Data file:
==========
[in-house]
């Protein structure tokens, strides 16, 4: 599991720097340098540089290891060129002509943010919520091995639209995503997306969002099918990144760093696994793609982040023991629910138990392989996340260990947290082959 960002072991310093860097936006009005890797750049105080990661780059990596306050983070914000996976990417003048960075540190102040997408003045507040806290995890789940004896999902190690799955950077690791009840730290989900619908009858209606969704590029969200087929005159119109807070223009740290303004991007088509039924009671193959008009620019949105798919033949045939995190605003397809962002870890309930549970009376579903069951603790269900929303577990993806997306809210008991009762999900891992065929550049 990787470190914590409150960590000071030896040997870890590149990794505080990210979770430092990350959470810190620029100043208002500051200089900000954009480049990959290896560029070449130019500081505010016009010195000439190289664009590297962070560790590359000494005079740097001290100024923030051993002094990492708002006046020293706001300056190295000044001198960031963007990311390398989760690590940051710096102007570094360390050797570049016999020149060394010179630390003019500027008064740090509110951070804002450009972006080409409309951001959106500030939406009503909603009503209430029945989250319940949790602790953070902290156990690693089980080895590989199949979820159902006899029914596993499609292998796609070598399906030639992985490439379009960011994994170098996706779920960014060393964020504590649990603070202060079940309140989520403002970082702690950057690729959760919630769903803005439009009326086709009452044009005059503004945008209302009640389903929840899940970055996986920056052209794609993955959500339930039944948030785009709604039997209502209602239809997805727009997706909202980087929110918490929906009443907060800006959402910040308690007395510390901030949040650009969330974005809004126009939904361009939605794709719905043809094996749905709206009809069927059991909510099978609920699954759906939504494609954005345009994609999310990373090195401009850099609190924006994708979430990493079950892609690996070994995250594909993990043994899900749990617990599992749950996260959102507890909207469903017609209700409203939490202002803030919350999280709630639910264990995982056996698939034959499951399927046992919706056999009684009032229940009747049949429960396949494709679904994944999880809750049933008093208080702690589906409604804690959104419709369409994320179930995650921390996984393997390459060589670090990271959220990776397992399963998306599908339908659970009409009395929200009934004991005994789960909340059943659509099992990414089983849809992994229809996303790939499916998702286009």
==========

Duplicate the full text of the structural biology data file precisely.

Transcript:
[in-house]
């Protein structure tokens, strides 16, 4: 599991720097340098540089290891060129002509943010919520091995639209995503997306969002099918990144760093696994793609982040023991629910138990392989996340260990947290082959 960002072991310093860097936006009005890797750049105080990661780059990596306050983070914000996976990417003048960075540190102040997408003045507040806290995890789940004896999902190690799955950077690791009840730290989900619908009858209606969704590029969200087929005159119109807070223009740290303004991007088509039924009671193959008009620019949105798919033949045939995190605003397809962002870890309930549970009376579903069951603790269900929303577990993806997306809210008991009762999900891992065929550049 990787470190914590409150960590000071030896040997870890590149990794505080990210979770430092990350959470810190620029100043208002500051200089900000954009480049990959290896560029070449130019500081505010016009010195000439190289664009590297962070560790590359000494005079740097001290100024923030051993002094990492708002006046020293706001300056190295000044001198960031963007990311390398989760690590940051710096102007570094360390050797570049016999020149060394010179630390003019500027008064740090509110951070804002450009972006080409409309951001959106500030939406009503909603009503209430029945989250319940949790602790953070902290156990690693089980080895590989199949979820159902006899029914596993499609292998796609070598399906030639992985490439379009960011994994170098996706779920960014060393964020504590649990603070202060079940309140989520403002970082702690950057690729959760919630769903803005439009009326086709009452044009005059503004945008209302009640389903929840899940970055996986920056052209794609993955959500339930039944948030785009709604039997209502209602239809997805727009997706909202980087929110918490929906009443907060800006959402910040308690007395510390901030949040650009969330974005809004126009939904361009939605794709719905043809094996749905709206009809069927059991909510099978609920699954759906939504494609954005345009994609999310990373090195401009850099609190924006994708979430990493079950892609690996070994995250594909993990043994899900749990617990599992749950996260959102507890909207469903017609209700409203939490202002803030919350999280709630639910264990995982056996698939034959499951399927046992919706056999009684009032229940009747049949429960396949494709679904994944999880809750049933008093208080702690589906409604804690959104419709369409994320179930995650921390996984393997390459060589670090990271959220990776397992399963998306599908339908659970009409009395929200009934004991005994789960909340059943659509099992990414089983849809992994229809996303790939499916998702286009």